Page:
IRS: Tax Collector or Political Enforcer?

As a small-business owner, you work hard to establish and maintain customer relationships based on integrity and fairness. Violating that standard of behavior can ruin your business.

And, you expect the same from others, particularly those in positions of power who can determine the future of your enterprise, such as the Internal Revenue Service.

Collecting taxes is a necessary function of government, one that must always be fair and honest in order to justify citizens’ trust.

We all want to believe, for example, that the IRS Small Business and Self-employed Division is true to its mission: “Help small business and self-employed taxpayers understand and meet their tax obligations, while applying the tax law with integrity and fairness to all.”

But now it seems that some in the agency allegedly don’t share values of democracy such as fairness and integrity or even free speech, especially when applying the law to conservative tax-exempt, non-profit organizations that dare to criticize the current administration’s policies.

Are those suspected of suppressing political expression also administering Obamacare’s tax rules? That certainly raises concerns here at tax-exempt, non-profit NFIB, in view of our courageous decision to take the small-business fight against the president’s health reform law to the U.S. Supreme Court.

And on your behalf, we’ve been constant critics of the administration’s rapidly expanding regulatory push and demand for higher taxes across the board.

What’s more, we just won a major legal victory over the National Labor Relations Board whose pro-union top officials were blatantly overstepping their authority to require you display posters promoting union organizing in your business.

Public opposition of the administration’s labor-inspired agenda was necessary to gain a U.S. Court of Appeals ruling that now protects small-business owners from frivolous union lawsuits.

As this new scandal unfolds, congressional leaders are demanding answers. House Speaker John Boehner said “The IRS admitted to targeting conservatives… My question isn’t about who is going to resign. My question is who’s going to jail over this scandal?”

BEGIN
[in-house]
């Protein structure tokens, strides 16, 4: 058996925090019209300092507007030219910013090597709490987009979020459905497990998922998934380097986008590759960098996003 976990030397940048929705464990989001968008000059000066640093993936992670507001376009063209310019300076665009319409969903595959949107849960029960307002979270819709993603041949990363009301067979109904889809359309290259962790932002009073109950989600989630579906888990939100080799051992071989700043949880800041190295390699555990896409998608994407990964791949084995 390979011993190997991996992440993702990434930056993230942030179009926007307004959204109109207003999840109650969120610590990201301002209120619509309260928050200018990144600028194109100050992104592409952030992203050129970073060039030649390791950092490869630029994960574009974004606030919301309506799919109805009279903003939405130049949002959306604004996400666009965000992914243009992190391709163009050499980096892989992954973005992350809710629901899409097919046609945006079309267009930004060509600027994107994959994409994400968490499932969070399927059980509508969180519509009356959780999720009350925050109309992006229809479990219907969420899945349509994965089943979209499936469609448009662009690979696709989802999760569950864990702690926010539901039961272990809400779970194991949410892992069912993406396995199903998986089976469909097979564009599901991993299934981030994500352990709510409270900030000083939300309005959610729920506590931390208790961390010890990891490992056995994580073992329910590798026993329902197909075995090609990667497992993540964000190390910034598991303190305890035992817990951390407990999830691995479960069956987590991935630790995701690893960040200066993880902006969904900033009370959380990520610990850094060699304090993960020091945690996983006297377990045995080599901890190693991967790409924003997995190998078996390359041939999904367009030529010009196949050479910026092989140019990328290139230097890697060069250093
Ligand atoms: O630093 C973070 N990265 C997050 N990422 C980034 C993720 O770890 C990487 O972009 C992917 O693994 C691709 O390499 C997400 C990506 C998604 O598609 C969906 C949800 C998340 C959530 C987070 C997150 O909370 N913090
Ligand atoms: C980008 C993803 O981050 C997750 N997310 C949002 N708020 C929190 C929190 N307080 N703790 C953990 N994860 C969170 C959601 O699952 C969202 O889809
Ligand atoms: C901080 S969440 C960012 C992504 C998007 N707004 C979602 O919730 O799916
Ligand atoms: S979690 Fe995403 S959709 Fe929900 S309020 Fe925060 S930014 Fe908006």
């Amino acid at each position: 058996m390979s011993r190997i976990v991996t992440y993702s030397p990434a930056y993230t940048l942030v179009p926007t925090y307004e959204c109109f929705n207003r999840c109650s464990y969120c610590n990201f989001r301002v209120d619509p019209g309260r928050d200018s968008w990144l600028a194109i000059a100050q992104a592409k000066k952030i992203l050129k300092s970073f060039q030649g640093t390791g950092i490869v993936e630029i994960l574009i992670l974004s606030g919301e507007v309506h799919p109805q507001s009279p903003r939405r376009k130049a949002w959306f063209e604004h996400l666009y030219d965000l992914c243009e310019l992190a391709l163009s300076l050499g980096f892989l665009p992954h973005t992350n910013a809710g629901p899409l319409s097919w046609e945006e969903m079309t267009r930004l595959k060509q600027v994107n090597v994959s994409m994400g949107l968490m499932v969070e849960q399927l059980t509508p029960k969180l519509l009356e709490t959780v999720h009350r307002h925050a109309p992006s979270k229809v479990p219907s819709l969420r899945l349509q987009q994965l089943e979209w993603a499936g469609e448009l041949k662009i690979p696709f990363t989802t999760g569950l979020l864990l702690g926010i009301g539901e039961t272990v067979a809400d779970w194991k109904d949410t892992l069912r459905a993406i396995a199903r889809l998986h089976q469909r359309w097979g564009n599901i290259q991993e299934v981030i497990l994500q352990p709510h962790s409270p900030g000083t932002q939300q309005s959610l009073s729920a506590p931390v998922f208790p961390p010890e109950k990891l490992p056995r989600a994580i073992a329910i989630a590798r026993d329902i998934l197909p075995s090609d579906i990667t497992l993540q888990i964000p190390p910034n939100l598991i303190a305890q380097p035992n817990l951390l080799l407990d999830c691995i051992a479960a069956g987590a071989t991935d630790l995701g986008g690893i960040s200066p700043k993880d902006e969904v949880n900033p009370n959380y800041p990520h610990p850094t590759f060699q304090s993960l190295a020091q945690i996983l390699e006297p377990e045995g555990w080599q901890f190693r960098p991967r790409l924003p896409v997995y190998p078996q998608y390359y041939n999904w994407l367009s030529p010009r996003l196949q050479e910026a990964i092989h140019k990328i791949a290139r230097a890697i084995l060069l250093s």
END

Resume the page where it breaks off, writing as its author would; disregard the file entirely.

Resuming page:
Senate Minority Leader Mitch McConnell said people will be held accountable if this practice was “an effort to bring the power of the federal government to bear on those the (Obama) administration disagreed with in the middle of a national election.”

We hope this scandal turns out to be just a big misunderstanding and not a dangerous suppression of opposing political views. We’re accustomed to critics’ claims that NFIB favors one party more than the other, but our record is clear and founded on integrity and fairness: we support those who support small business, regardless of political affiliation.

Let there be no doubt that NFIB will fulfill its mission to “promote and protect your right to own, operate and grow your small business.” If that means challenging any administration policy or criticizing bureaucrats who do not understand small business’ key role in our free enterprise system, so be it. That’s why more than 350,000 small-business owners depend on us.

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About Dan Danner

Donald A. "Dan" Danner was named president and CEO of the National Federation of Independent Business, the nation's leading small business association, in February, 2009. Danner is only the sixth president in the history of the organization. Before rising to the top spot, Danner was executive vice president, overseeing NFIB's federal and state public policy and political activities as well as the organization's three 501 (c) 3 operations: the Research Foundation, Small Business Legal Center and the Young Entrepreneur Foundation. He came to NFIB in 1993 as vice president of the NFIB Education Foundation (now known as the Young Entrepreneur Foundation) and was named vice president of federal public policy in 1995. Previously, he was chief of staff to the U.S. Secretary of Commerce. Danner also worked in the White House Office of Public Liaison, where he was special assistant to the president and deputy director of the department. Before joining the White House staff, Danner was an executive with Armco Inc., a steel manufacturing company. He held leadership positions in sales and marketing, as well as state and federal lobbying on issues such as energy, environment, taxes and trade. He also served four years as vice president of federal relations at George Mason University. A native of Middletown, Ohio, Danner holds an MBA degree from Xavier University and an electrical engineering degree from Purdue University.
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